THIS WEEK'S TOP STORIES
Bike the Neck: North Litchfield bypass will take detour
By Charles Swenson
The Bike the Neck path marked its 20th anniversary last month with a major expansion of the route under construction along Kings River Road. Now the project has reached another milestone: it will return unused grant money for the first time.
Georgetown County received the $100,000 grant from the state Department of Parks, Recreation and Tourism in 2012 to extend the path along the Santee Cooper power lines in North Litchfield. But property owners asked the county to pay for an easement – another first – so the project will follow a different route. The deadline to use the grant is mid-May.
“This is the first time we’ve had to turn any money back. It’s hard to do,” said Linda Ketron, who chairs the Bike the Neck committee. “We’ll reapply for it as soon as we have a plan.”
The Bike the Neck route follows Lakeshore Drive in North Litchfield between Boyle Drive and Trace Drive. Residents are concerned that growing numbers of cyclists and cars will create a hazard. “Somebody’s going to get hurt on Lakeshore,” said Richard Cobbs, a board member of the area property owners association.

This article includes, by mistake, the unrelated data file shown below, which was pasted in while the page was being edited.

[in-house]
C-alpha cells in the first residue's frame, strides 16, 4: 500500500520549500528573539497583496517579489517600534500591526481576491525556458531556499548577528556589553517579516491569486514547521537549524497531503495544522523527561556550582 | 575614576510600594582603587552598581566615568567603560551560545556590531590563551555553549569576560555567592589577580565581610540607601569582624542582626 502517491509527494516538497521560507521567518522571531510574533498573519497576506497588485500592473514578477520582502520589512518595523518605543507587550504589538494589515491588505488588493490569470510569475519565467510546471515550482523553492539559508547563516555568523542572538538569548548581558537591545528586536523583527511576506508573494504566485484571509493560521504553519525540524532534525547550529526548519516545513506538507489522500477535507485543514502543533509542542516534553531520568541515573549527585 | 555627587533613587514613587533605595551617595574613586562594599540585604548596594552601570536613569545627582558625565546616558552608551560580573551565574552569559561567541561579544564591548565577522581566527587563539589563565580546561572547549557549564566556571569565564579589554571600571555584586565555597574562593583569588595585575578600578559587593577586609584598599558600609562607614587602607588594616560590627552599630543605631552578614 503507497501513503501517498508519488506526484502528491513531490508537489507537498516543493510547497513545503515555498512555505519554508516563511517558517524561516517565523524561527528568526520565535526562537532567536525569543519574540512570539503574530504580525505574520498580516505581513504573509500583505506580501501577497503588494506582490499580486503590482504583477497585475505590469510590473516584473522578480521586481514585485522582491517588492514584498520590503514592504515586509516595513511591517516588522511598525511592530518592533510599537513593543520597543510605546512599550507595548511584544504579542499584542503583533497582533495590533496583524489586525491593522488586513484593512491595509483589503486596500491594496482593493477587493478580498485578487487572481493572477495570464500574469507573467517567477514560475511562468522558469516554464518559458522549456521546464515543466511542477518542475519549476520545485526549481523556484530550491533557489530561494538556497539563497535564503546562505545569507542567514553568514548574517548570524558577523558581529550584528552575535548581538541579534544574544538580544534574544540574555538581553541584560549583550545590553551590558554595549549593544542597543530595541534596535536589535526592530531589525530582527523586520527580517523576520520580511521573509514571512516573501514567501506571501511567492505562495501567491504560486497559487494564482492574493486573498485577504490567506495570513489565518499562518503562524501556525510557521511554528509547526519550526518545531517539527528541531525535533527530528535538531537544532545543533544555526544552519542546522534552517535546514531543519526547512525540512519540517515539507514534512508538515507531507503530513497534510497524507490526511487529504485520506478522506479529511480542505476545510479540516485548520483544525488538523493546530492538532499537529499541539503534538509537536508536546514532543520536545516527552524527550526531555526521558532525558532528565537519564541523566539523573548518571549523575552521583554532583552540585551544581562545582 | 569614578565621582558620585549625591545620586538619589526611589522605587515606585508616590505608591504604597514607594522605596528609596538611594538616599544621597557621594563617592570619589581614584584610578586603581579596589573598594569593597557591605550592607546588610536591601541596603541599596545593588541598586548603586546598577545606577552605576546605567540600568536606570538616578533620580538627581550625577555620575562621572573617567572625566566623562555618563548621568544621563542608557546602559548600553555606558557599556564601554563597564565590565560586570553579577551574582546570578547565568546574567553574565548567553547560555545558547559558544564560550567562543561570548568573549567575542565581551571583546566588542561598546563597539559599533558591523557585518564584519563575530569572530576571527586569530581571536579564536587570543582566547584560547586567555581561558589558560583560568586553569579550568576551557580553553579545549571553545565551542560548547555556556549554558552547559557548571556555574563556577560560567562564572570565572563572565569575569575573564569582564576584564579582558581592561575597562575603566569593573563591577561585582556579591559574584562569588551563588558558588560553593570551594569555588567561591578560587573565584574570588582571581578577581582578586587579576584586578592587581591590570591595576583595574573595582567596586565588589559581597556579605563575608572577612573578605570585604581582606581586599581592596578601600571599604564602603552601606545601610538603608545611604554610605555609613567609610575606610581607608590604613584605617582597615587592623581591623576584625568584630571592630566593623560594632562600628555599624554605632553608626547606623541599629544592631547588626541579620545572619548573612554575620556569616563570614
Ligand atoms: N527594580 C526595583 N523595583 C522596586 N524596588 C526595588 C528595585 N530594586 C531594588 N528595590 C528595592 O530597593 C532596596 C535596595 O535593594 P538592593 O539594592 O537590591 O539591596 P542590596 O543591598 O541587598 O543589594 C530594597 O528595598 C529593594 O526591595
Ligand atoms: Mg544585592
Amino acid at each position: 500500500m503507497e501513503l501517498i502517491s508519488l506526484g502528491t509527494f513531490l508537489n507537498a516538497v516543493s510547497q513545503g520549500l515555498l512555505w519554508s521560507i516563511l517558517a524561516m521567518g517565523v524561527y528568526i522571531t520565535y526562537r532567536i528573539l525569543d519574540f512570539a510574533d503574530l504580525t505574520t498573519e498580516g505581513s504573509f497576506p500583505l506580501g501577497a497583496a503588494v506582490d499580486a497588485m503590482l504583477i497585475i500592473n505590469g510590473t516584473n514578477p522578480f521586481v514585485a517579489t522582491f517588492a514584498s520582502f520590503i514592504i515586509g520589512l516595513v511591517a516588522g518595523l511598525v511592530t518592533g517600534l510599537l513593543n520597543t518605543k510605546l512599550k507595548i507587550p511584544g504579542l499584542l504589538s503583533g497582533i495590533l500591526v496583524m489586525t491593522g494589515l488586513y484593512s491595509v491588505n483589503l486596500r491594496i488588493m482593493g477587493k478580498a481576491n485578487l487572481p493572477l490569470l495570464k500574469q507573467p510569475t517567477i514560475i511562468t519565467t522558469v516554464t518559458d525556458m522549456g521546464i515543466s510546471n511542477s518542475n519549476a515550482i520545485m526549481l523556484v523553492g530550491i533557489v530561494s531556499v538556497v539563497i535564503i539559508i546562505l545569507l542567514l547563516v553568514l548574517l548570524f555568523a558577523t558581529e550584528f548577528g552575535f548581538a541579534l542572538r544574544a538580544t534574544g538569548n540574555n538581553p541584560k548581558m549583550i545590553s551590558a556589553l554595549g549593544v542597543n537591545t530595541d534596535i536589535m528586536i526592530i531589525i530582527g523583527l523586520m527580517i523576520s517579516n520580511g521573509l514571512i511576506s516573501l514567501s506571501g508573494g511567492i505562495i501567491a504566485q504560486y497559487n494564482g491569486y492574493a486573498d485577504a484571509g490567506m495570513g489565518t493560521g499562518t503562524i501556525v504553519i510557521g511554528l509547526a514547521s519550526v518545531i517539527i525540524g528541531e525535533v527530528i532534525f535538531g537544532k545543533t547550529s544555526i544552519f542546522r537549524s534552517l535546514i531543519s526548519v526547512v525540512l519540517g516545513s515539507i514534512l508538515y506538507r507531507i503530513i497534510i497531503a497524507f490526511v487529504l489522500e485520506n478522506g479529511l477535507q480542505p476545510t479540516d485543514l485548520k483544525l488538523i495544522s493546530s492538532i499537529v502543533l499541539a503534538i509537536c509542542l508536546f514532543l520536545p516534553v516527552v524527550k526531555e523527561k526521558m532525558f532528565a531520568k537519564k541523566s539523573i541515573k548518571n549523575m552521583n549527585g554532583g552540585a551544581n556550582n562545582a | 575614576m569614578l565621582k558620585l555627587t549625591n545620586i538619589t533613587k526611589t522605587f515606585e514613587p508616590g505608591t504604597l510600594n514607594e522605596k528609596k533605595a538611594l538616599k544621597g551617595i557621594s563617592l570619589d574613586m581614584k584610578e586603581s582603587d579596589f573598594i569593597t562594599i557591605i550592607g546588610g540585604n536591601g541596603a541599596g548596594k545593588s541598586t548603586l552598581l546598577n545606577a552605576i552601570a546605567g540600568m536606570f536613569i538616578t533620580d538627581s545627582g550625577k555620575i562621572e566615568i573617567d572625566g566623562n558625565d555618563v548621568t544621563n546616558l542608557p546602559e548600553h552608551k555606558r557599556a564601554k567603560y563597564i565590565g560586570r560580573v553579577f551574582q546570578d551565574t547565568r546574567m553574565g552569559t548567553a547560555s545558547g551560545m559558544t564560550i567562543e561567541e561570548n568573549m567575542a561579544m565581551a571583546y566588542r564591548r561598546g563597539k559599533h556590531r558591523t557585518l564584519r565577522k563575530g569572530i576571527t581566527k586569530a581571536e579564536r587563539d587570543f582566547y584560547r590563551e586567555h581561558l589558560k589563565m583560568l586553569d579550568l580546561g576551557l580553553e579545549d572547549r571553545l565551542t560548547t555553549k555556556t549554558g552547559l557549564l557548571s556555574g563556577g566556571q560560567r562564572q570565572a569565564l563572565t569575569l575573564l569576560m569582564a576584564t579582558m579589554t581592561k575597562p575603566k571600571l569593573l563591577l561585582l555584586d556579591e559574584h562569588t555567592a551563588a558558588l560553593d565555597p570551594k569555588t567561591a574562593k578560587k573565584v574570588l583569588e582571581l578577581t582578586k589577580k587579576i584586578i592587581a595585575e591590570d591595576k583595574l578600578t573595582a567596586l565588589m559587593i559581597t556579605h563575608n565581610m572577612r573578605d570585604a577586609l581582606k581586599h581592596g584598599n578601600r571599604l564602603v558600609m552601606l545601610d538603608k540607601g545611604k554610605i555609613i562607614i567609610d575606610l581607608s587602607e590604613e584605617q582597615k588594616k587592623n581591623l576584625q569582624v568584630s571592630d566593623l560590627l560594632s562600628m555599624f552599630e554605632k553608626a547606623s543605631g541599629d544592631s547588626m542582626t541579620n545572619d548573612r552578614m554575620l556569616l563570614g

John Thomas, the association president, said one of the property owners along the Santee Cooper easement wanted $1,500 to add the bike path to the easement. “It turned out that when one wanted compensation, everybody who heard about it wanted it too,” Ketron said. “I don’t blame anybody. I understand.”
The county will now design a route in the state right-of-way along Highway 17. “It would not be as protected as Huntington, but it would be protected, at least 5 feet off the highway,” Ketron said. The 10-foot-wide path runs through the trees that border Huntington Beach State Park north of Trace Drive.
In some places along the highway the project may seek easements over private property to avoid cutting large trees, she said.
Property owners in other sections of the 11-mile Bike the Neck system have granted easements at no cost. “This is the first time anybody’s asked for compensation,” Ketron said. “It’s probably a condition of times changing.”
She recalled a former owner of the property that is now the Hanser House restaurant gave an easement without question. Future owners, he told Ketron, “will just develop around the bike path.”
Even running along the highway, area residents said they will be pleased if the North Litchfield connector looks like the path being built along Kings River Road. Ketron agreed it’s become a model project. It connects Willbrook Boulevard with Waverly Road. Another leg will run down Waverly Road to Waccamaw Elementary School.
The project is scheduled for completion in the fall. A bridge must be constructed over wetlands south of All Saints Church. But in the Willbrook area, the path should be paved as soon as the weather turns reliably warm, Ketron said.
“People are already using it,” she said. If it isn’t paved, it will have to be compacted again. “I would love for that to be done by the time school is out.”